The minutes ticked down.

Eventually, the paramedics did arrive. They gave him several defibrillator shocks, inserted an IV, put oxygen on him, and continued CPR. I watched closely, and noticed something interesting: their positioning was a bit different than ours had been, a bit higher. I copied their hand configuration and burned the body positioning, timing, etc. into my memory.

As I did this, it occurred to me that the four people who stepped forward may not have been any more current than I was (or they might, I have no idea).

 

They were just willing to do it.

 

Hmmm.

When the medics asked us to clear the room, I did. Inside, my conviction was growing that we had failed. As I talked to the people who remained, my perspective grew a bit.

 

  • Several mentioned hearing my voice as a comfort. One the one hand, great. On the other hand, I hadn’t even considered that angle. Failure to act with a plan.
  • “If anything ever happens to me, I want you guys there” was heard more than once. I still hear that one on occasion.
  • Someone pointed out that if our neighbor has stayed home, he’d just be dead with no chance of recovery. Good point.

 

The medics finally deemed our neighbor fit to move and took him to the hospital, where he was admitted to surgery. I went home.

We had given our neighbor a chance; indeed, the paramedics said it was one of the best responses they had seen. Apparently, they walk into quite a few scenes of “people standing around watching the blue guy” rather than taking action and playing their roles. In contrast, our neighbor had 97% blood oxygen levels after roughly twenty minutes of CPR.

But inside, I knew I had been less than fully prepared, and had not taken full control of the situation. One the one hand, I hadn’t needed to. No one had needed to, and no one did. But an honest look in the mirror said that if more had been required, I would have done okay but dropped some balls.

I’ve worked on fixing that since.

And the rrrrest of the story? How did our neighbor do? How does it end?

Well, he dies at the end.

 

This is the dark world.

You can do most things right, and still lose. You can do everything right, and still lose.

The universe is impersonal. Really, really impersonal.

So, he dies, then. As we all do.

Yes. And no.

He dies after a good life that included community recognition within the very meeting that constituted his last minutes on earth. He goes down surrounded by men who would not leave their brother behind, and who did everything in their power to snatch him from the Reaper’s jaws.

I should be so lucky. Except that it’s not really luck. Is it?

 

The Reaper’s lessons, part two.

1.  Relevant items from Ivan’s 100 Dark World Lessons: #18, 21, 54, 64, 70, 83, 84.

2.  Resolve to never be caught “watching the blue guy,” in all of its meanings. The “men do not leave their brothers behind” bit that Ivan bangs on about? Not just words. My old friend David Blue’s amazing article: Achilles’ Last Stand: the Primal Heroic Response is a must read, with some surprising and practical tips.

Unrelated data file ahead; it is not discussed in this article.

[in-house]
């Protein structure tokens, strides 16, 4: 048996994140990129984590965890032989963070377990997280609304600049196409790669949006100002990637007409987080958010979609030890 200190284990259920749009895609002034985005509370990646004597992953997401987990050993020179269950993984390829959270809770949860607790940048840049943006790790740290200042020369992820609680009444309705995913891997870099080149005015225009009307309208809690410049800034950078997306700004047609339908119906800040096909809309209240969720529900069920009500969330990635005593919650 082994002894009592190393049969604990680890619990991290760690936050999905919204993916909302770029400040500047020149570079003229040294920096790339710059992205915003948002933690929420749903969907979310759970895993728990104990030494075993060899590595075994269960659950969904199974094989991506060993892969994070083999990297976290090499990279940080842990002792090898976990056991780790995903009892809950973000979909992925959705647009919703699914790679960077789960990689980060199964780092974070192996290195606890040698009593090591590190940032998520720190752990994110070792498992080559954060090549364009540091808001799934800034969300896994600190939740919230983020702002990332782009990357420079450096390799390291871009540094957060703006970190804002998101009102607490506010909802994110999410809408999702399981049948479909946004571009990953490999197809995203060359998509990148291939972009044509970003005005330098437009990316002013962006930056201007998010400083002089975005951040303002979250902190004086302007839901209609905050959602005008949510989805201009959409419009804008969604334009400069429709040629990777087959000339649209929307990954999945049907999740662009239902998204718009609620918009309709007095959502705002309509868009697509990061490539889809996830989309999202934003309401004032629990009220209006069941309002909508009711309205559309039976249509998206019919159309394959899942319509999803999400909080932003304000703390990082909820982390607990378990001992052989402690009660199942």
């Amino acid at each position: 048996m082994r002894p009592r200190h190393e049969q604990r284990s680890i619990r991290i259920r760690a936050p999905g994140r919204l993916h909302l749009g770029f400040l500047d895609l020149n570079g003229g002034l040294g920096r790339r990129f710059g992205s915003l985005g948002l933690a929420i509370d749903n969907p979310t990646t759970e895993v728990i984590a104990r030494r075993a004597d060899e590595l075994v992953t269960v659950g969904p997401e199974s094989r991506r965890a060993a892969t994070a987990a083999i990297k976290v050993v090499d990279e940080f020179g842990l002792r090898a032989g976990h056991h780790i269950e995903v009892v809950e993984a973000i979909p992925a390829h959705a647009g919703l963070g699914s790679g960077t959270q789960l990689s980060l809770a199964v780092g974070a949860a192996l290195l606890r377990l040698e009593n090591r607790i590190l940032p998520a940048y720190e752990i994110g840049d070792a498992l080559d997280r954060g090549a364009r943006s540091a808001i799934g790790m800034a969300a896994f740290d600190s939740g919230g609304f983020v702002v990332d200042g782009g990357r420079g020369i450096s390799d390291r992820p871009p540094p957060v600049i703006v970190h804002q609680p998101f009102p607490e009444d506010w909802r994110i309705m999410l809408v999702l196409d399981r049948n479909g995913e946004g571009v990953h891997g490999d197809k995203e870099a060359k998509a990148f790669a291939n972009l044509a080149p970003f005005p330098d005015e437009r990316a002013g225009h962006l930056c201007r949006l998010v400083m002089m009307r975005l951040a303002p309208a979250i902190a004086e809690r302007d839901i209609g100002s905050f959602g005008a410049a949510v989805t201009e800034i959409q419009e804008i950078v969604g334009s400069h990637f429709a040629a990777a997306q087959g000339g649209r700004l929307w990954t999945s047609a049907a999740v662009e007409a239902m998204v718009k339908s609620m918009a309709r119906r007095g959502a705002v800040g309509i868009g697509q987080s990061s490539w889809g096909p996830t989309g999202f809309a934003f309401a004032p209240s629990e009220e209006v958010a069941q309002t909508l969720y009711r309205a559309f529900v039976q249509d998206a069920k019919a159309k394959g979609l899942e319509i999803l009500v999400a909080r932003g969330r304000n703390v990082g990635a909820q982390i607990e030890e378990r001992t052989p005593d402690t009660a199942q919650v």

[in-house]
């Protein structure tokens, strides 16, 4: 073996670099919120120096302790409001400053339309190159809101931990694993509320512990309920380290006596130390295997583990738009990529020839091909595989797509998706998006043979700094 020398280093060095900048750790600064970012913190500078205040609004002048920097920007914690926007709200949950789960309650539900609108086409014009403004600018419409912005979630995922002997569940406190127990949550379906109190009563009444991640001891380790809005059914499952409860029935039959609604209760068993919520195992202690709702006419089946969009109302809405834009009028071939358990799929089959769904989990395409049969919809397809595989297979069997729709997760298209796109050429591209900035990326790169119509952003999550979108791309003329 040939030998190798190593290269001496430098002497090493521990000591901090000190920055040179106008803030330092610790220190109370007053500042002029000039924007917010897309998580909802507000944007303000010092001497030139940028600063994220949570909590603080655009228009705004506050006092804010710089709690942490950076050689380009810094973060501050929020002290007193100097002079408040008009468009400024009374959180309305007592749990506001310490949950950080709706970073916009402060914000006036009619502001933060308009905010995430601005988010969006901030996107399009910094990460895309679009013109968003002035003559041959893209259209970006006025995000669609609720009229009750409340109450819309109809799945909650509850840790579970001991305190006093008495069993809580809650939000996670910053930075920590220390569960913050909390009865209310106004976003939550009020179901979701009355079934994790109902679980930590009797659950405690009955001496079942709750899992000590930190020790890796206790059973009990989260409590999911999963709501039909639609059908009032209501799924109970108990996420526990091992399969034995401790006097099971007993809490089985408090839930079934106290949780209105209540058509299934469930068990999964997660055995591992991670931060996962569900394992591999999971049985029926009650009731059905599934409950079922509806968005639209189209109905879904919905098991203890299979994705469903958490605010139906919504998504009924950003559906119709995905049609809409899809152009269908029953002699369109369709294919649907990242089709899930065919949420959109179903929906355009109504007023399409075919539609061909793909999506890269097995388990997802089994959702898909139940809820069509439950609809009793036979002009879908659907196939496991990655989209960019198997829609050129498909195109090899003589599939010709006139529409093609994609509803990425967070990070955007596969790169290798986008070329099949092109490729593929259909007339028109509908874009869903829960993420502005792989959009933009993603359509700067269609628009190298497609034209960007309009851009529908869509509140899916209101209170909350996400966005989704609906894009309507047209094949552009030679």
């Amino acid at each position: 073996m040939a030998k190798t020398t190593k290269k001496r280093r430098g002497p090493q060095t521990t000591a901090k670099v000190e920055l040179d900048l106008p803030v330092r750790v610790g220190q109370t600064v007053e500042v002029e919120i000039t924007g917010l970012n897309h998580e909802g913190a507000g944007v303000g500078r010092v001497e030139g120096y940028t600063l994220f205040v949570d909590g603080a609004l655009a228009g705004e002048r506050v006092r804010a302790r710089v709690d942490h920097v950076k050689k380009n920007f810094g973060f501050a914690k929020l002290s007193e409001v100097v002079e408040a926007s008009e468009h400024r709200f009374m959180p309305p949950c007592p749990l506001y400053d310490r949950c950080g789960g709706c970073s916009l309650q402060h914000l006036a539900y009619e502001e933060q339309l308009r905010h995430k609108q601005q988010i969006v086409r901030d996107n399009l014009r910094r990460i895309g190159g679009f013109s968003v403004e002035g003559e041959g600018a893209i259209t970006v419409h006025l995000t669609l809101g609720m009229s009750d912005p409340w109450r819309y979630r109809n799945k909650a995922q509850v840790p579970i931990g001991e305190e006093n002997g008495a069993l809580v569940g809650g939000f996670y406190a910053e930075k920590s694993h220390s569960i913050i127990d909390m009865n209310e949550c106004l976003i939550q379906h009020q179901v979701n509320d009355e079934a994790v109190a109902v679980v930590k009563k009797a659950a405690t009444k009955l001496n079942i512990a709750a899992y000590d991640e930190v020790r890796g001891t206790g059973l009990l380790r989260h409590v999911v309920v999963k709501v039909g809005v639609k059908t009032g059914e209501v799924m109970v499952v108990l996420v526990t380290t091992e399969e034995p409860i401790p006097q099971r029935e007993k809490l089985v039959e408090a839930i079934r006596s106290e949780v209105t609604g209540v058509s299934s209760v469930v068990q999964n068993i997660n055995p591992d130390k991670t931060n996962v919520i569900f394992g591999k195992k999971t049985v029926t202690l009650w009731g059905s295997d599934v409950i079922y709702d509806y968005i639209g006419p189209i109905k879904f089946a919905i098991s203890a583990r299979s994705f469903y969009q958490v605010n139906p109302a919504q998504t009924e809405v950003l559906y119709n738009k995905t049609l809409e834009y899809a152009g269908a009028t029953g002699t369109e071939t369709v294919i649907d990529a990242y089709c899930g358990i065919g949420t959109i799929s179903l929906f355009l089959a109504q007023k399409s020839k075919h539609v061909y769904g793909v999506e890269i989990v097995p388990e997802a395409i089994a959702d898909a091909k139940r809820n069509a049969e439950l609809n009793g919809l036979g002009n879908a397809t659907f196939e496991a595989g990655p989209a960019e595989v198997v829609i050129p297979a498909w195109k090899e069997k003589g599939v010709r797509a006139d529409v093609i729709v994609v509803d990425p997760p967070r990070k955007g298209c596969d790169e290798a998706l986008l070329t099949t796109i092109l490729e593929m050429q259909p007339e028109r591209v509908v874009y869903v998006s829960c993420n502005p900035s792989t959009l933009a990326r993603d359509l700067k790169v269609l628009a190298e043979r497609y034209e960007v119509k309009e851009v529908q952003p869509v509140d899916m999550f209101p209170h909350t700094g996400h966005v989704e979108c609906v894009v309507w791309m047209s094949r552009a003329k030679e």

3.  The people around you may not be any more prepared than you are. It may just be a matter of who is willing.

a)  Think about this, and think of a couple potential stress/crisis situations.

b)  Now imagine yourself as willing and stepping forward to act. Play it out a bit in your head, and realize that this is a form of investment in your future self. Next time you’re confronted by a stress situation and feel nervous, you’ll be much more likely to remember this imaginary scene. And the positive emotions that came with it will give you extra strength to break through fear or hesitation.

4.  The people around the situation are part of the situation. I let tunnel vision get me, and lucked into addressing their needs. A real plan would factor those needs in up front, and pay closer attention to them during the event.

a)  Go back to an imaginary situation from Part I, 2(a). Pick one that corresponds to the skill you intend to practice. Think about who may be around that situation, and how that might change your plans. What does the new plan look like? Do you feel like you’re better able to cope now?

5.  You don’t have to be the guy telling everyone what to do. You do have to be the guy with a clear idea of what should be done, and the presence to make it so if it isn’t happening. Understand the distinction, and how that changes your behavior.

6.  If you can’t do that then take a lesser role, do it as best you can, and accept it. Then decide whether you want to perform better next time, and take action if so.

a)  Pick a situation from your recent past that didn’t go as well as you had hoped, and could realistically have gone better. Decide what you’d need to know and to do in order to change it. Use that as fuel to take at least one step toward a “better next time” outcome.

 

 

I’ll leave Hunter Drew, The Family Alpha, with this article’s final words.

 

“My mind is capable of making the decision to commit to the act. And win, lose, or draw I will have not suffered from hesitation. I am always ready for a fight. Even when I’m at home and having friends over, there’s a part of my mind which says, what would you do…”

The Family Alpha: How To Prepare Your Body And Mind For Imminent Violence

 

V/R,

(((Joe)))

 

About the Author

Joseph Katzman

Joseph Katzman is editor emeritus of Defense Industry Daily. He is an extraordinarily keen observer of realities of the dark world, and his editorials have been published in the Wall Street Journal.

Mr. Katzman is the foreword author for the philosophy bestseller The Nine Laws by Ivan Throne.